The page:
Electrical Stimulation and Dysphagia
Non-Surgical Treatment for Facial Paralysis
Physical and occupational therapists have been treating facial paralysis for decades. As early as 1927, physical therapy treatment of Bell’s palsy was advocated using treatment methods that have become “standard” in the decades since. Treatment modalities, originally developed for and successfully used on the extremities, were applied to the face.
Gross facial exercises, massage, electrical stimulation, and prosthetic devices or taping to lift a drooping, flaccid face were the treatments of choice. These non-specific procedures continue to be recommended and practiced today.
Now with knowledge and cutting edge therapy techniques speech pathologists have taken this treatment to a new level. Through the use of muscle specific and muscle isolating exercises, great gains in muscle re-education have improved the speech pathologist’s toolbox.
In past years E-stim has been used for:
- Tremors in Parkinson’s (deep brain stimulation)
- Wound healing
- Pain management
- Reduction of edema
- Muscle enhancement, specifically:
- Increasing ROM
- Improving strength
- Reeducating contraction patterns and timing
- Correcting abnormal muscle tone
E-Stim for treatment of dysphagia was introduced:
- 1975- Marcy Freed developed her protocol while at HillcrestHospitalin Ohio.
- 1999- Teresa Biber in collaboration with PT and Otolaryngology departments while at the Cleveland Clinic in Florida.
Current FDA approved uses for NMES include:
- muscle reeducation
- prevent/retard disuse atrophy
- relax muscle spasm
- increase local blood circulation
- immediate post surgical stimulation of calf muscles to prevent DVT
- maintain or increase ROM
- Traditional Treatment: Compensatory vs. Rehabilitative
- Compensatory Intervention = “strategies that provide an immediate but typically transient effect on the efficiency or safety of swallowing. As a rule, if the strategy is not consistently executed, swallowing will return to the prior dysfunctional status.
- Posturing (chin tuck, head turn)
- Diet/texture modifications
- Tube feeding
- Airway protection techniques (supraglottic swallow)
- Thermal-tactile stimulation
- Rehabilitative Intervention = “intervention that, when provided over the course of time, are thought to result in permanent changes in the substrates underlying deglutition: i.e., changing the physiology of the swallowing mechanism.”
- Oral motor exercises
- Shaker Exercise
- Swallowing Maneuvers in combination with EMG biofeedback
- E-Stim ???
To date, no controlled trial efficacy data are available for the compensatory and rehabilitative strategies clinicians employ to treat adults with dysphagia.
(McCullough, ASHA 2003)
- Electrical impulses transmitted transcutaneously via 2 electrodes places on the submental area, away from carotid arteries and not directly on larynx.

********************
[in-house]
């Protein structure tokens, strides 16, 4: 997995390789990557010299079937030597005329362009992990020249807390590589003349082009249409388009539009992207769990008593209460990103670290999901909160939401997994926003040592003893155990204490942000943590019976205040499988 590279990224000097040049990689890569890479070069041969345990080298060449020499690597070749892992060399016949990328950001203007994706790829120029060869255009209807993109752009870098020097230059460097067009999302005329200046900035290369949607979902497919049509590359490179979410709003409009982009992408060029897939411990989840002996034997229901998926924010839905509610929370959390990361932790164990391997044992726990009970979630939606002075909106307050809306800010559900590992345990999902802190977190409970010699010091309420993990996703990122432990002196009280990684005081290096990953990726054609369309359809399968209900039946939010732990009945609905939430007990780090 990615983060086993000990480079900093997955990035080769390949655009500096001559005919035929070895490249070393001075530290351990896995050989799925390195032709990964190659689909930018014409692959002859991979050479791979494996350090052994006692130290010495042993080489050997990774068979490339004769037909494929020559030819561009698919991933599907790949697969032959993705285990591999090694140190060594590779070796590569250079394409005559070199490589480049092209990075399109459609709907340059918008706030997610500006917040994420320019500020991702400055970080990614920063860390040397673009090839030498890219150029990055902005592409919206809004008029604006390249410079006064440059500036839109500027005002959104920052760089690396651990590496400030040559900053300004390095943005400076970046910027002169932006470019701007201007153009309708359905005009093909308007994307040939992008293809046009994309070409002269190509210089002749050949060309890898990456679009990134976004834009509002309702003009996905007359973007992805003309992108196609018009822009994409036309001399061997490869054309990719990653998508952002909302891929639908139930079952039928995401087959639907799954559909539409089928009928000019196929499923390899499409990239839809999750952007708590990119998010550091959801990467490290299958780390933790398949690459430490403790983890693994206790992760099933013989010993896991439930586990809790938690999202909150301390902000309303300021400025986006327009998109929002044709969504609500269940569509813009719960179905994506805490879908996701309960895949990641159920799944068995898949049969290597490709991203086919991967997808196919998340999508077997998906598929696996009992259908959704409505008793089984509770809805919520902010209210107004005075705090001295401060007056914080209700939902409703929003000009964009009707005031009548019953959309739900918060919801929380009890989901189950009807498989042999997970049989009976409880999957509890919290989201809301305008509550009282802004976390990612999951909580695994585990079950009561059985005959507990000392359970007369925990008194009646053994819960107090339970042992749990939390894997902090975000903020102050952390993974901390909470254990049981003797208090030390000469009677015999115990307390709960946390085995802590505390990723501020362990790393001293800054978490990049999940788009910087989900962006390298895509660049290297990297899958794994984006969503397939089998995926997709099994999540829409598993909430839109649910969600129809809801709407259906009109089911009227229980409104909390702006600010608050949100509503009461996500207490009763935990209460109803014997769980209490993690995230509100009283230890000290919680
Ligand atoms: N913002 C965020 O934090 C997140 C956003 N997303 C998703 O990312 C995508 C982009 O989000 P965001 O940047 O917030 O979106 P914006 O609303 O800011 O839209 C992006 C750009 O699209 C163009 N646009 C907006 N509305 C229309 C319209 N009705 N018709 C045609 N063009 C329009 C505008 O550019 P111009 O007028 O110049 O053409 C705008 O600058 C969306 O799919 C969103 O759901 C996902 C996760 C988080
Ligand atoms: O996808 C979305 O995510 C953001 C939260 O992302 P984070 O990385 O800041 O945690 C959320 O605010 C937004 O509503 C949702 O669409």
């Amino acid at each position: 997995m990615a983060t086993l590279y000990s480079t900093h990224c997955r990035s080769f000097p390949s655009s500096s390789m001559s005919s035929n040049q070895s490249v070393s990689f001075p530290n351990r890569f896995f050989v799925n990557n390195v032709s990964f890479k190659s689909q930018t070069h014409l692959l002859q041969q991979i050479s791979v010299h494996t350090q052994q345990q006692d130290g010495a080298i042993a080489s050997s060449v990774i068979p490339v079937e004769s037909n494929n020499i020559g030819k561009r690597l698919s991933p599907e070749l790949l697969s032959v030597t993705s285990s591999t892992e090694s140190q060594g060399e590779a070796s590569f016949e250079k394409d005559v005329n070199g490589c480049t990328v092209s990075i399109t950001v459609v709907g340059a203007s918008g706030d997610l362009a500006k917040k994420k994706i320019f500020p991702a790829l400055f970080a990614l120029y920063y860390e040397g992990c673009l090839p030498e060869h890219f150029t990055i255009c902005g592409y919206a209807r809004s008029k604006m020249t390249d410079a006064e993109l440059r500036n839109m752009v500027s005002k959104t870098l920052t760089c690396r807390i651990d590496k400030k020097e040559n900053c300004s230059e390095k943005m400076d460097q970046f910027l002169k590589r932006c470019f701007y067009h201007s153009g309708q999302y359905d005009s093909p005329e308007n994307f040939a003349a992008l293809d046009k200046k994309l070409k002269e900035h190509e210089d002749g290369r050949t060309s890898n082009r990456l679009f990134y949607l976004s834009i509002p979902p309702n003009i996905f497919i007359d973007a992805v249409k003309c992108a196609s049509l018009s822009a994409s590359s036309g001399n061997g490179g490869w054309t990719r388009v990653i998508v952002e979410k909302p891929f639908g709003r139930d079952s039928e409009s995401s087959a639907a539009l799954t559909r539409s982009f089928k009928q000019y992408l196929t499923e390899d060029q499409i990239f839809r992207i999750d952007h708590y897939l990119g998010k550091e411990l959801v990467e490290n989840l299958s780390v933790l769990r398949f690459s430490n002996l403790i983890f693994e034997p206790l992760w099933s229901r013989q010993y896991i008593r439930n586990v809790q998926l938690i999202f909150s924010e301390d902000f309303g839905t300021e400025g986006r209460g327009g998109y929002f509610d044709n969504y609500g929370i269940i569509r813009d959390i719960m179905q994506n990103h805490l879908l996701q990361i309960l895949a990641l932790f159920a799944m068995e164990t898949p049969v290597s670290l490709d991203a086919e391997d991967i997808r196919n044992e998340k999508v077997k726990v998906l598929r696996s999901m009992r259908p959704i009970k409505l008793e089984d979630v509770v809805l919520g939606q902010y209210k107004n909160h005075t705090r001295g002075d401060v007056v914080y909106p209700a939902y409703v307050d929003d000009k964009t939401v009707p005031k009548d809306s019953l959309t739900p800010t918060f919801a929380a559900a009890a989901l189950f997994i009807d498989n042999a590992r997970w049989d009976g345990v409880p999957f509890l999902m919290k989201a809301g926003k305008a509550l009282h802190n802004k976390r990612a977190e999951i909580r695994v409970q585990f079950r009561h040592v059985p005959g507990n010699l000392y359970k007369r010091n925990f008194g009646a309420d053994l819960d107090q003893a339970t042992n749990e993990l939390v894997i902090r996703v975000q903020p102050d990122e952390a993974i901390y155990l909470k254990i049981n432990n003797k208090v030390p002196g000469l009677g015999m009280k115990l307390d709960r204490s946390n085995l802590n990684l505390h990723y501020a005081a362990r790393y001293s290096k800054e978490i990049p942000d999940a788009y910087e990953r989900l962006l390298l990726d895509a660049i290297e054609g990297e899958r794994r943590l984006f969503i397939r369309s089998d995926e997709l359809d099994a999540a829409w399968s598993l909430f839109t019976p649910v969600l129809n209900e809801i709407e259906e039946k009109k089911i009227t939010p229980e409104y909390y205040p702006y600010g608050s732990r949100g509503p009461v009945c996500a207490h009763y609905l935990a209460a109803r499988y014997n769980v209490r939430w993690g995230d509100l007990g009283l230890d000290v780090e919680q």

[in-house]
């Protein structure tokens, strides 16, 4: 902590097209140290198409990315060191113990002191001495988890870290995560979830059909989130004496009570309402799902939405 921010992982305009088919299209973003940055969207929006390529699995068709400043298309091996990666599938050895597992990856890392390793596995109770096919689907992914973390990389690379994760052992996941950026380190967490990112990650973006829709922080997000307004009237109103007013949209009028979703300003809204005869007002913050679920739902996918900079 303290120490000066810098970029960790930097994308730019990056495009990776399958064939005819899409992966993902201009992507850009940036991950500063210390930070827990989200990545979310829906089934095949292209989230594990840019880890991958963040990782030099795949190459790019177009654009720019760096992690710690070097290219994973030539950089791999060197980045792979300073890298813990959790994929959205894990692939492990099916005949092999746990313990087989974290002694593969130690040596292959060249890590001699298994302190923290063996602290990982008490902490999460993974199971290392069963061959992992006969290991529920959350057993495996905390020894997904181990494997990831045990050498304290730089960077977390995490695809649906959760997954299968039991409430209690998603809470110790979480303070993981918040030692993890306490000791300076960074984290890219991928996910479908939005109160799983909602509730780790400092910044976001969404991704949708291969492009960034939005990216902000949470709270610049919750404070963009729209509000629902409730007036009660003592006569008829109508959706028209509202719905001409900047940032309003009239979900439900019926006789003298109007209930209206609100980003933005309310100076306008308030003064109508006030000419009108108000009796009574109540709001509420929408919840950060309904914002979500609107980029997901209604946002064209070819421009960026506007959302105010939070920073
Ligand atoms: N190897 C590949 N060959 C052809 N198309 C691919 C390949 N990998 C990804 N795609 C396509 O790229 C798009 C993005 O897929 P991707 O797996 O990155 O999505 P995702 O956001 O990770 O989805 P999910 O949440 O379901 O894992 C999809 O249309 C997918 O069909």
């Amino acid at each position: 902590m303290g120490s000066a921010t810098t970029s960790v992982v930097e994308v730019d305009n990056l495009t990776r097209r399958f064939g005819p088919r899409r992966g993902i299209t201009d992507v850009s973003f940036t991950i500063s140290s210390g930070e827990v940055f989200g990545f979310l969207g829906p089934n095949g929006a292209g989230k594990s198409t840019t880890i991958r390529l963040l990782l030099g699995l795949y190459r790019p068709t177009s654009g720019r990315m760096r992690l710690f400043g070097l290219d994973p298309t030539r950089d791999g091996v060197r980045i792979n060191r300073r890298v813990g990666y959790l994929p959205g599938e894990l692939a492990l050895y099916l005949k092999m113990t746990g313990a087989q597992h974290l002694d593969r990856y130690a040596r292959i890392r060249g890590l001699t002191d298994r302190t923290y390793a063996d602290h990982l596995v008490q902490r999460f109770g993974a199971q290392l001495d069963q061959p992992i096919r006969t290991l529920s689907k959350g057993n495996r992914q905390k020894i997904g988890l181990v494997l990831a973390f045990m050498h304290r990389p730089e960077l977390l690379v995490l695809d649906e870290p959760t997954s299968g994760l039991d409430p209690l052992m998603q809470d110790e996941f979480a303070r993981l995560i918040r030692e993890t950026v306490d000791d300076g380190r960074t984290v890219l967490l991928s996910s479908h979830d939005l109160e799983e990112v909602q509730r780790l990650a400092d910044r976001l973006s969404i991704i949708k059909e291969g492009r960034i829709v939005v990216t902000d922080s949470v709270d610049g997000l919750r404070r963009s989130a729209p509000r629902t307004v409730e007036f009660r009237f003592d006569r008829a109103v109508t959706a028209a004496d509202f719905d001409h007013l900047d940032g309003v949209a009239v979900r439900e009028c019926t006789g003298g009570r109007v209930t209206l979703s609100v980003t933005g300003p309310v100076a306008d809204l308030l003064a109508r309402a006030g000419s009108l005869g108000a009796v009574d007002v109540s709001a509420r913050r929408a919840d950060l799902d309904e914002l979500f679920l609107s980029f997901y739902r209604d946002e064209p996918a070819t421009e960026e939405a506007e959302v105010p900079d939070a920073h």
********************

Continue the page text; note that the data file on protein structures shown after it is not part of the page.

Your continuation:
- Body tissue (muscle) conduct electricity, causing a depolarization of the nerve fibers, thus creating a muscle contraction by dispersing an action potential across the muscle fibers.
-Normal vs. Stimulated muscle contraction:
- Normal muscle contraction occurs when action potential is transferred to the muscle by the nerve. Stimulated muscle contraction occurs as a result of muscle fibers being directly stimulated by the electrical current from the voltage source.
–Muscle Fiber Recruitment
- Type I muscle fibers are recruited first during normal muscle contraction, followed by Type II muscle fibers (swallowing muscles are primarily composed of Type II fibers)
- Recruitment patterns during e-stim are reversed; Type II fibers are recruited first.
- Normal muscle contraction is an asynchronous contraction pattern (one fiber relays message to another). This protects against fatigue; when demand on muscle exceeds its capacity, more motor units are recruited… leading to rapid fatigue and the muscle responding by increasing its capacity.
- Stimulated muscle contraction is a synchronous contraction pattern (all muscle fibers within the path of the electrical current are recruited). Fatigue occurs more rapidly, therefore muscle strengthening is promoted and achieved. (increase muscle contraction = increase muscle strength)
- Maintain/strengthen muscle mass during inactive periods
- Maintain/gain ROM: Facilitates laryngeal elevation by strengthening the extrinsic laryngeal muscles (laryngeal muscles are like other skeletal muscles stimulated by PT or OT). Ultimately, airway protection is achieved.
- Facilitate voluntary motor control (swallowing maneuvers)
- Increase sensory awareness (laryngeal/pharyngeal)
- Muscle reeducation – Combined with ‘task specific’ or volitional exercises (i.e., swallowing) recruitment of both type I and type II muscle fibers.
- stimulated muscle contraction is different (reversed order) from volitional movement and therefore carryover may be limited.
- No efficacy studies, only case studies and anecdotal evidence are suggestive of positive outcomes with use of e-stim.
- 6-10 million Americans impacted
- 1 out of 17 people affected
- 14% of all hospital patients
- 50% of all nursing home patients
- 33% of all rehab patients
- 22% receiving treatment
- 45-68% mortality rate
- Achieve adequate laryngeal elevation
- Pair swallowing with e-stim to reeducate the brain
- Change swallow mechanism not just trigger swallow
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